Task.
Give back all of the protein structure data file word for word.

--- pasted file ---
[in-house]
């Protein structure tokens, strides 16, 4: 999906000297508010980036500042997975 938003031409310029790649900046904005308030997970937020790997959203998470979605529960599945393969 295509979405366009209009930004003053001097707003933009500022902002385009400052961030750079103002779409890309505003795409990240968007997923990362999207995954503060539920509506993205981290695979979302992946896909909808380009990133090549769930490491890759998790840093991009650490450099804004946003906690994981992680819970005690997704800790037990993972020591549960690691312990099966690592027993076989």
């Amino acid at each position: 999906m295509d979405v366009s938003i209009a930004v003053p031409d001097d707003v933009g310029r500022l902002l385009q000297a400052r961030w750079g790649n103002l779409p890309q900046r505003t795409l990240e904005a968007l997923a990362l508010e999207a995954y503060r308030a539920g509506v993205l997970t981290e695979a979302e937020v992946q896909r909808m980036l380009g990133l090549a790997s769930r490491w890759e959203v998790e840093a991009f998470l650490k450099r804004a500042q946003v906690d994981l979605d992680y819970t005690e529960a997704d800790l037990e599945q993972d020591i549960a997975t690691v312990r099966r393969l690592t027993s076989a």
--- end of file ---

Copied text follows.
[in-house]
């Protein structure tokens, strides 16, 4: 999906000297508010980036500042997975 938003031409310029790649900046904005308030997970937020790997959203998470979605529960599945393969 295509979405366009209009930004003053001097707003933009500022902002385009400052961030750079103002779409890309505003795409990240968007997923990362999207995954503060539920509506993205981290695979979302992946896909909808380009990133090549769930490491890759998790840093991009650490450099804004946003906690994981992680819970005690997704800790037990993972020591549960690691312990099966690592027993076989």
């Amino acid at each position: 999906m295509d979405v366009s938003i209009a930004v003053p031409d001097d707003v933009g310029r500022l902002l385009q000297a400052r961030w750079g790649n103002l779409p890309q900046r505003t795409l990240e904005a968007l997923a990362l508010e999207a995954y503060r308030a539920g509506v993205l997970t981290e695979a979302e937020v992946q896909r909808m980036l380009g990133l090549a790997s769930r490491w890759e959203v998790e840093a991009f998470l650490k450099r804004a500042q946003v906690d994981l979605d992680y819970t005690e529960a997704d800790l037990e599945q993972d020591i549960a997975t690691v312990r099966r393969l690592t027993s076989a």